You know where I went to HS. We were the leader in technology in the state. We still had really awesome teachers at the same time. My favoritest teachers were integrating technology into their curriculum. Each one: My trig teacher was also my programming teacher, my sophomore/senior English teacher was also my yearbook teacher (and we did the layouts in PageMaker), my junior English teacher used Macs to have us write our creative writing assignments. The only teacher I loved who didn't use technology was my French teacher.

I do agree that technology does not make a bad teacher good. I disagree that technology should not be used to further engage students, and doesn't help make a great teacher even greater.

We have to also consider that there is a boom in the total number of students. That cannot be blamed on technology. My high school is already twice as big as it was in student size than when I graduated in '92. That's only 15 years ago. That school began my mom's senior year of high school, back in 1967. That is a HUGE increase in 15 years.

hay said...

I'm a programmer I think in terms of extremes (0, 1 and infinity). 1:1 ratio is best case and the closer you can get to it the better. I know that 1:1 is not reality...half of us would be teachers! :^)


I know your HS ;^)

It has students from some pretty wealthy towns (ya know, wealthy for France), and has a nice budget. Things were different out in the sticks. I admire your HS experience.

In my HS we had computer labs, but they weren't well utilized, and were mostly used to teach typing skills. My junior year they just started using these labs to do the school newsletters. My senior year they hired someone to actually teach programming, she also taught math. (As an aside she had really nice big breasts and never wore a bra...NEVER...we kept trying to figure out how they levitated so nicely. One of the guys in the class actually stalked her after school, but that's another story.) I was in the first programming class ever taught at the HS...a big class of 5 students (not great for a school of more then 1000 students...)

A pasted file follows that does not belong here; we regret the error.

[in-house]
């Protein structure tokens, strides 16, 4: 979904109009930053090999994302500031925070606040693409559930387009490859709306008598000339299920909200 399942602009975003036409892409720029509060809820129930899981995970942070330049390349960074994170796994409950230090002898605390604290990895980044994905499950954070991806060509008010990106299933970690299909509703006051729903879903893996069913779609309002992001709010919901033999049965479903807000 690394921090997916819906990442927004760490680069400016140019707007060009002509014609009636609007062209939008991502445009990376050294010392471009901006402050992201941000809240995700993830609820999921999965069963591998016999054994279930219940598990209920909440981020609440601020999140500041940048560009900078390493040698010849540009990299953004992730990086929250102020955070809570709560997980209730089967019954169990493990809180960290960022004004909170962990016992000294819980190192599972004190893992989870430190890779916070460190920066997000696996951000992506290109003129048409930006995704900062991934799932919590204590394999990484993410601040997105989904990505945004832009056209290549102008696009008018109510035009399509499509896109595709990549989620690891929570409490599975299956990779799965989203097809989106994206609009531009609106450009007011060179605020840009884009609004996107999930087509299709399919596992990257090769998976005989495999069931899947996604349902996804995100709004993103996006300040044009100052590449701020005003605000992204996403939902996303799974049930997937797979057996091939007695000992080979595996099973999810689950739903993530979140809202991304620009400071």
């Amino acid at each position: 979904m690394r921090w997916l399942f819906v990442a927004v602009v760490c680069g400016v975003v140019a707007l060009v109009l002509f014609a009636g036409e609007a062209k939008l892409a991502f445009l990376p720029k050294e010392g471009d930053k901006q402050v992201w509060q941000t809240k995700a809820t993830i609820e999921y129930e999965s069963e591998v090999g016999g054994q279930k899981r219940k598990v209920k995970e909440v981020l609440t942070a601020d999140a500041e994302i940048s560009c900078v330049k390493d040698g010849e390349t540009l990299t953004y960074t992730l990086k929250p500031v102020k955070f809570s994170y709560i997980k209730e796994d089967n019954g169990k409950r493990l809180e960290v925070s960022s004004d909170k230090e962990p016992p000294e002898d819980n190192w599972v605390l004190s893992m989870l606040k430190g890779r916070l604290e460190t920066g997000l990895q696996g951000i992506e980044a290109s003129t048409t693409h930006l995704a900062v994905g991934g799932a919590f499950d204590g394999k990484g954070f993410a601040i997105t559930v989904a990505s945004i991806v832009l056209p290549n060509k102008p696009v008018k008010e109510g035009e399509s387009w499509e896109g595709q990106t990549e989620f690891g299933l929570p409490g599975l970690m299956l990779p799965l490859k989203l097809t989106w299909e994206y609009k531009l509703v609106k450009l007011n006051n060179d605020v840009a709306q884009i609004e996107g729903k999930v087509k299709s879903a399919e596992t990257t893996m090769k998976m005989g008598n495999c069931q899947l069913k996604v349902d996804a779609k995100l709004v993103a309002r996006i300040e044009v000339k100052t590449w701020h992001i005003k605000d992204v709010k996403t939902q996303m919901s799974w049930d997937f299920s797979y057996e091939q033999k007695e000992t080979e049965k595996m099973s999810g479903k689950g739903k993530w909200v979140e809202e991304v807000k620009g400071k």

I remember when a company put TVs in every HS classroom my Sophomore year for almost free! Morning announcements were made using these TVs. As expected the company required ads be shown every 30 seconds. Morning announcements and SNICKERS REALLY SATISFIES YOU :^)

The towns that feed your HS continue to be some of the fastest growing in the state...err...country. That's probably not an accident...good schools attract families. Sadly my HS is experiencing a drop in student numbers...sad, but true. Nobody likes living in the sticks...and its cold there (Norther France don't ya know).


I don't disagree in using technology for education, I really don't! I just think it has been given too much priority over hiring and keeping good teachers.

Poppy Cede said...

Two of the five towns associated with my high school are dirt poor. The three towns with money have lower student numbers. This is why the five towns got together to begin with. While in HS I lived in the richest town and the poorest town and then in the richest town again, but I was never rich.

I lucked out on where I went to school. I lucked out on my HS experience. I loved HS, and would never even consider wishing for a different experience than what I had.

I have no point.